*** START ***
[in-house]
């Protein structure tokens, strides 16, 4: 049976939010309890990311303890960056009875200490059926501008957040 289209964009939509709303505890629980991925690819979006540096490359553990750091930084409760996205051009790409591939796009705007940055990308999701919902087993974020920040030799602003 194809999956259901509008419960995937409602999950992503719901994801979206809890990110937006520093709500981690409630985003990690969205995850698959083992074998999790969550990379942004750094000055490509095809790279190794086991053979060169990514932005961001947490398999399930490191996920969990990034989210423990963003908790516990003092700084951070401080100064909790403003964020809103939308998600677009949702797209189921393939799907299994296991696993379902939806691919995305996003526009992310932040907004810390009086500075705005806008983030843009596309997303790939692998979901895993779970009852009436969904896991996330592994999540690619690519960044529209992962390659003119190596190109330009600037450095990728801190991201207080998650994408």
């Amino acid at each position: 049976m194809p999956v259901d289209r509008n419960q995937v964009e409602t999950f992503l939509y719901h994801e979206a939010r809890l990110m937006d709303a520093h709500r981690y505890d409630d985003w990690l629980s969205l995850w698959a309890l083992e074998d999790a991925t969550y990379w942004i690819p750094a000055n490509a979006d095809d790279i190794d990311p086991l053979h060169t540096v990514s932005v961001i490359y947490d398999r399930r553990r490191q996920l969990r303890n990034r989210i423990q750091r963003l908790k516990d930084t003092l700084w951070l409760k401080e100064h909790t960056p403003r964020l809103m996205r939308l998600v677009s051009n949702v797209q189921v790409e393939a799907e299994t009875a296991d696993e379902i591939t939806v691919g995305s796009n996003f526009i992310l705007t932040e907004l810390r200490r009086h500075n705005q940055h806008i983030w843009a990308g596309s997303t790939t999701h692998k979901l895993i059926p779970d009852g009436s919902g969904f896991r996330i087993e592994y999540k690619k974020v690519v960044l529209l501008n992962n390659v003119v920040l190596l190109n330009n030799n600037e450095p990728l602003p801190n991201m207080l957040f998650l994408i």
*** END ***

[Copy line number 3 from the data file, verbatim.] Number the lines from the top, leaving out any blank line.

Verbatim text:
């Amino acid at each position: 049976m194809p999956v259901d289209r509008n419960q995937v964009e409602t999950f992503l939509y719901h994801e979206a939010r809890l990110m937006d709303a520093h709500r981690y505890d409630d985003w990690l629980s969205l995850w698959a309890l083992e074998d999790a991925t969550y990379w942004i690819p750094a000055n490509a979006d095809d790279i190794d990311p086991l053979h060169t540096v990514s932005v961001i490359y947490d398999r399930r553990r490191q996920l969990r303890n990034r989210i423990q750091r963003l908790k516990d930084t003092l700084w951070l409760k401080e100064h909790t960056p403003r964020l809103m996205r939308l998600v677009s051009n949702v797209q189921v790409e393939a799907e299994t009875a296991d696993e379902i591939t939806v691919g995305s796009n996003f526009i992310l705007t932040e907004l810390r200490r009086h500075n705005q940055h806008i983030w843009a990308g596309s997303t790939t999701h692998k979901l895993i059926p779970d009852g009436s919902g969904f896991r996330i087993e592994y999540k690619k974020v690519v960044l529209l501008n992962n390659v003119v920040l190596l190109n330009n030799n600037e450095p990728l602003p801190n991201m207080l957040f998650l994408i």